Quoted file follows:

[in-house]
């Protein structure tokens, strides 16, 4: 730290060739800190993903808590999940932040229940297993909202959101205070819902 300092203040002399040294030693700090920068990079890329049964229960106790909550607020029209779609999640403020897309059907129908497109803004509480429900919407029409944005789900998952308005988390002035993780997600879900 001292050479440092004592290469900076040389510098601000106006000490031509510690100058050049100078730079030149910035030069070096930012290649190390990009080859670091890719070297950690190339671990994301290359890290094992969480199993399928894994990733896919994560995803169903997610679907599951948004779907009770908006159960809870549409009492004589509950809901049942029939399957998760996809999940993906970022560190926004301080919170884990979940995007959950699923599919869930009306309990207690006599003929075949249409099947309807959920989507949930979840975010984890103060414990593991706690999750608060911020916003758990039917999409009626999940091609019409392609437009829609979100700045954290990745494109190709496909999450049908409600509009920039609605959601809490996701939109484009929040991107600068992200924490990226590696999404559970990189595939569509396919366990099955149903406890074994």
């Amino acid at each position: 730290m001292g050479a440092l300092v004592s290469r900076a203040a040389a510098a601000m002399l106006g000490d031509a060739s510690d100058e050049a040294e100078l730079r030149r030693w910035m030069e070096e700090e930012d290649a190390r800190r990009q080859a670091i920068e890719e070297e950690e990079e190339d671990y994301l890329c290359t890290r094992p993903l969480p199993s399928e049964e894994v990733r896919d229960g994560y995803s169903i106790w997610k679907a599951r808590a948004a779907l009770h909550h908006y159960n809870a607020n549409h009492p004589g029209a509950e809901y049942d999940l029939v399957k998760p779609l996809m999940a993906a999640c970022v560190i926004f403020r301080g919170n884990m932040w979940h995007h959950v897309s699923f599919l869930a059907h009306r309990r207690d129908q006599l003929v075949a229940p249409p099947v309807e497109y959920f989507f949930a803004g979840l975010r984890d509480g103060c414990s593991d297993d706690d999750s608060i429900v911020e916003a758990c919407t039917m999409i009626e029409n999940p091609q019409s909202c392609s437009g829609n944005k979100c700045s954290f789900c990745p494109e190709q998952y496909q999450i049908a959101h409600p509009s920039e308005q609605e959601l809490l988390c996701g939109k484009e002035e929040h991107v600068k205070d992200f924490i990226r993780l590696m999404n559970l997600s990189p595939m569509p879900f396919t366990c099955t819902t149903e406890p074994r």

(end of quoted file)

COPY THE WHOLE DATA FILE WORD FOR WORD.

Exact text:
[in-house]
């Protein structure tokens, strides 16, 4: 730290060739800190993903808590999940932040229940297993909202959101205070819902 300092203040002399040294030693700090920068990079890329049964229960106790909550607020029209779609999640403020897309059907129908497109803004509480429900919407029409944005789900998952308005988390002035993780997600879900 001292050479440092004592290469900076040389510098601000106006000490031509510690100058050049100078730079030149910035030069070096930012290649190390990009080859670091890719070297950690190339671990994301290359890290094992969480199993399928894994990733896919994560995803169903997610679907599951948004779907009770908006159960809870549409009492004589509950809901049942029939399957998760996809999940993906970022560190926004301080919170884990979940995007959950699923599919869930009306309990207690006599003929075949249409099947309807959920989507949930979840975010984890103060414990593991706690999750608060911020916003758990039917999409009626999940091609019409392609437009829609979100700045954290990745494109190709496909999450049908409600509009920039609605959601809490996701939109484009929040991107600068992200924490990226590696999404559970990189595939569509396919366990099955149903406890074994």
């Amino acid at each position: 730290m001292g050479a440092l300092v004592s290469r900076a203040a040389a510098a601000m002399l106006g000490d031509a060739s510690d100058e050049a040294e100078l730079r030149r030693w910035m030069e070096e700090e930012d290649a190390r800190r990009q080859a670091i920068e890719e070297e950690e990079e190339d671990y994301l890329c290359t890290r094992p993903l969480p199993s399928e049964e894994v990733r896919d229960g994560y995803s169903i106790w997610k679907a599951r808590a948004a779907l009770h909550h908006y159960n809870a607020n549409h009492p004589g029209a509950e809901y049942d999940l029939v399957k998760p779609l996809m999940a993906a999640c970022v560190i926004f403020r301080g919170n884990m932040w979940h995007h959950v897309s699923f599919l869930a059907h009306r309990r207690d129908q006599l003929v075949a229940p249409p099947v309807e497109y959920f989507f949930a803004g979840l975010r984890d509480g103060c414990s593991d297993d706690d999750s608060i429900v911020e916003a758990c919407t039917m999409i009626e029409n999940p091609q019409s909202c392609s437009g829609n944005k979100c700045s954290f789900c990745p494109e190709q998952y496909q999450i049908a959101h409600p509009s920039e308005q609605e959601l809490l988390c996701g939109k484009e002035e929040h991107v600068k205070d992200f924490i990226r993780l590696m999404n559970l997600s990189p595939m569509p879900f396919t366990c099955t819902t149903e406890p074994r």